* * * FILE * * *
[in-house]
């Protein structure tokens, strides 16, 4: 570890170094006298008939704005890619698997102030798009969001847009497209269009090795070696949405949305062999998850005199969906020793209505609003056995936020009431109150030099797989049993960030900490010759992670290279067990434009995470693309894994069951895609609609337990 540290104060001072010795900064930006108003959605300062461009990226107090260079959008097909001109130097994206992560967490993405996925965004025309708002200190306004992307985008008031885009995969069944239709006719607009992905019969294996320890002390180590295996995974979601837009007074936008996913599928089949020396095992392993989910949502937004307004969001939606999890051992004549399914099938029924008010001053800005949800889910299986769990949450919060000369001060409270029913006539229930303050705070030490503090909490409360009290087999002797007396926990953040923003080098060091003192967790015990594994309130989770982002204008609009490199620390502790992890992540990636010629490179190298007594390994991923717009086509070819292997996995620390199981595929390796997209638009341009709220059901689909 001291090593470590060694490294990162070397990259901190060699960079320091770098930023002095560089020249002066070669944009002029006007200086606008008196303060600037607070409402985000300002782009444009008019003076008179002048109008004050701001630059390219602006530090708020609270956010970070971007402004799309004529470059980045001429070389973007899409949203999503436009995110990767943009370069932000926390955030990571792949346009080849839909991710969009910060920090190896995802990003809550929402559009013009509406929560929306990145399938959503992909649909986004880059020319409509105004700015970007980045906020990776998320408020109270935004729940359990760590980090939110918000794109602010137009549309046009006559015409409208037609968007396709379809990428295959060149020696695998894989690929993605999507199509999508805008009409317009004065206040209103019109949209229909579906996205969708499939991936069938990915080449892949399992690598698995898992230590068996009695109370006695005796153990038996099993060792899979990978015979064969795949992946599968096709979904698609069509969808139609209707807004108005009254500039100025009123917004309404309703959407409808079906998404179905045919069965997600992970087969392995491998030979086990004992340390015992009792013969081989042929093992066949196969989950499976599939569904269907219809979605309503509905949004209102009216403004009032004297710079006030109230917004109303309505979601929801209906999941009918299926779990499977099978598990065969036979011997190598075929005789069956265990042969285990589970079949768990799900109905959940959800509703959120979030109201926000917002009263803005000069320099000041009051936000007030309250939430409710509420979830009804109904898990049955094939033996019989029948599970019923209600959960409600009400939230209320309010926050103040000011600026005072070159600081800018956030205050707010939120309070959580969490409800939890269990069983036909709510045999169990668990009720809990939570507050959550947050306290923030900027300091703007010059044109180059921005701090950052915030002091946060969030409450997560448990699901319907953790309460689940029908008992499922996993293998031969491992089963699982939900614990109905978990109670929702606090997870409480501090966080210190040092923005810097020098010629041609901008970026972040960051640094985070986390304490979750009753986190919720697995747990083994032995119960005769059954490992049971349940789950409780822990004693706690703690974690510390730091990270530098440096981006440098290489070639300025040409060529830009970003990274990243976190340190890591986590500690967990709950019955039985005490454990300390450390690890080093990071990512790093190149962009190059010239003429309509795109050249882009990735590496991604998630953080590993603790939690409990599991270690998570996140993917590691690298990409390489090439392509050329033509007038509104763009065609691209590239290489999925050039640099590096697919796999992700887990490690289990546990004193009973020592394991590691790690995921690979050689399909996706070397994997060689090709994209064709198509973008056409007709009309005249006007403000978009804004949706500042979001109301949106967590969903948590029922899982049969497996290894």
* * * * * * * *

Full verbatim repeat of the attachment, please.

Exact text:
[in-house]
């Protein structure tokens, strides 16, 4: 570890170094006298008939704005890619698997102030798009969001847009497209269009090795070696949405949305062999998850005199969906020793209505609003056995936020009431109150030099797989049993960030900490010759992670290279067990434009995470693309894994069951895609609609337990 540290104060001072010795900064930006108003959605300062461009990226107090260079959008097909001109130097994206992560967490993405996925965004025309708002200190306004992307985008008031885009995969069944239709006719607009992905019969294996320890002390180590295996995974979601837009007074936008996913599928089949020396095992392993989910949502937004307004969001939606999890051992004549399914099938029924008010001053800005949800889910299986769990949450919060000369001060409270029913006539229930303050705070030490503090909490409360009290087999002797007396926990953040923003080098060091003192967790015990594994309130989770982002204008609009490199620390502790992890992540990636010629490179190298007594390994991923717009086509070819292997996995620390199981595929390796997209638009341009709220059901689909 001291090593470590060694490294990162070397990259901190060699960079320091770098930023002095560089020249002066070669944009002029006007200086606008008196303060600037607070409402985000300002782009444009008019003076008179002048109008004050701001630059390219602006530090708020609270956010970070971007402004799309004529470059980045001429070389973007899409949203999503436009995110990767943009370069932000926390955030990571792949346009080849839909991710969009910060920090190896995802990003809550929402559009013009509406929560929306990145399938959503992909649909986004880059020319409509105004700015970007980045906020990776998320408020109270935004729940359990760590980090939110918000794109602010137009549309046009006559015409409208037609968007396709379809990428295959060149020696695998894989690929993605999507199509999508805008009409317009004065206040209103019109949209229909579906996205969708499939991936069938990915080449892949399992690598698995898992230590068996009695109370006695005796153990038996099993060792899979990978015979064969795949992946599968096709979904698609069509969808139609209707807004108005009254500039100025009123917004309404309703959407409808079906998404179905045919069965997600992970087969392995491998030979086990004992340390015992009792013969081989042929093992066949196969989950499976599939569904269907219809979605309503509905949004209102009216403004009032004297710079006030109230917004109303309505979601929801209906999941009918299926779990499977099978598990065969036979011997190598075929005789069956265990042969285990589970079949768990799900109905959940959800509703959120979030109201926000917002009263803005000069320099000041009051936000007030309250939430409710509420979830009804109904898990049955094939033996019989029948599970019923209600959960409600009400939230209320309010926050103040000011600026005072070159600081800018956030205050707010939120309070959580969490409800939890269990069983036909709510045999169990668990009720809990939570507050959550947050306290923030900027300091703007010059044109180059921005701090950052915030002091946060969030409450997560448990699901319907953790309460689940029908008992499922996993293998031969491992089963699982939900614990109905978990109670929702606090997870409480501090966080210190040092923005810097020098010629041609901008970026972040960051640094985070986390304490979750009753986190919720697995747990083994032995119960005769059954490992049971349940789950409780822990004693706690703690974690510390730091990270530098440096981006440098290489070639300025040409060529830009970003990274990243976190340190890591986590500690967990709950019955039985005490454990300390450390690890080093990071990512790093190149962009190059010239003429309509795109050249882009990735590496991604998630953080590993603790939690409990599991270690998570996140993917590691690298990409390489090439392509050329033509007038509104763009065609691209590239290489999925050039640099590096697919796999992700887990490690289990546990004193009973020592394991590691790690995921690979050689399909996706070397994997060689090709994209064709198509973008056409007709009309005249006007403000978009804004949706500042979001109301949106967590969903948590029922899982049969497996290894």